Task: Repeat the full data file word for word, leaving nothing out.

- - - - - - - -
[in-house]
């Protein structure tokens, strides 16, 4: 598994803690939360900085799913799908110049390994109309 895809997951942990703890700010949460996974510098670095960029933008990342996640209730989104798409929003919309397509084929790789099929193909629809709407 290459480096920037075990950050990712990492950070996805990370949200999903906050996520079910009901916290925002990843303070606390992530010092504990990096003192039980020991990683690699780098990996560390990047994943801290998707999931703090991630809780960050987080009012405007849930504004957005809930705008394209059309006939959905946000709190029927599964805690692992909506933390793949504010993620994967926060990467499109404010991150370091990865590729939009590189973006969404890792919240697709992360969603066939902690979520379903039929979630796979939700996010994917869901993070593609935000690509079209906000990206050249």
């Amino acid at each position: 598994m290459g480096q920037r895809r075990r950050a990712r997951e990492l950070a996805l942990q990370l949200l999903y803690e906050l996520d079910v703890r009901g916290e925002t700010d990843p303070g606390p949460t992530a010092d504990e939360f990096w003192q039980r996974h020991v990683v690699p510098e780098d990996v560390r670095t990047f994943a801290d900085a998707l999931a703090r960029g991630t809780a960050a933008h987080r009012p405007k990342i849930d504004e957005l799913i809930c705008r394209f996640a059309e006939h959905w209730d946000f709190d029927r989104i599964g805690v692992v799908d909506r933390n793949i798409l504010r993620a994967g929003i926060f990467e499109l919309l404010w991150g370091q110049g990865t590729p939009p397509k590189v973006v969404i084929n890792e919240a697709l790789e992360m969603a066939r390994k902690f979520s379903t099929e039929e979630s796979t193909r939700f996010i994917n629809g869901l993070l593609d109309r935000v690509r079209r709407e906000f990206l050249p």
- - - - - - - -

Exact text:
[in-house]
């Protein structure tokens, strides 16, 4: 598994803690939360900085799913799908110049390994109309 895809997951942990703890700010949460996974510098670095960029933008990342996640209730989104798409929003919309397509084929790789099929193909629809709407 290459480096920037075990950050990712990492950070996805990370949200999903906050996520079910009901916290925002990843303070606390992530010092504990990096003192039980020991990683690699780098990996560390990047994943801290998707999931703090991630809780960050987080009012405007849930504004957005809930705008394209059309006939959905946000709190029927599964805690692992909506933390793949504010993620994967926060990467499109404010991150370091990865590729939009590189973006969404890792919240697709992360969603066939902690979520379903039929979630796979939700996010994917869901993070593609935000690509079209906000990206050249």
């Amino acid at each position: 598994m290459g480096q920037r895809r075990r950050a990712r997951e990492l950070a996805l942990q990370l949200l999903y803690e906050l996520d079910v703890r009901g916290e925002t700010d990843p303070g606390p949460t992530a010092d504990e939360f990096w003192q039980r996974h020991v990683v690699p510098e780098d990996v560390r670095t990047f994943a801290d900085a998707l999931a703090r960029g991630t809780a960050a933008h987080r009012p405007k990342i849930d504004e957005l799913i809930c705008r394209f996640a059309e006939h959905w209730d946000f709190d029927r989104i599964g805690v692992v799908d909506r933390n793949i798409l504010r993620a994967g929003i926060f990467e499109l919309l404010w991150g370091q110049g990865t590729p939009p397509k590189v973006v969404i084929n890792e919240a697709l790789e992360m969603a066939r390994k902690f979520s379903t099929e039929e979630s796979t193909r939700f996010i994917n629809g869901l993070l593609d109309r935000v690509r079209r709407e906000f990206l050249p």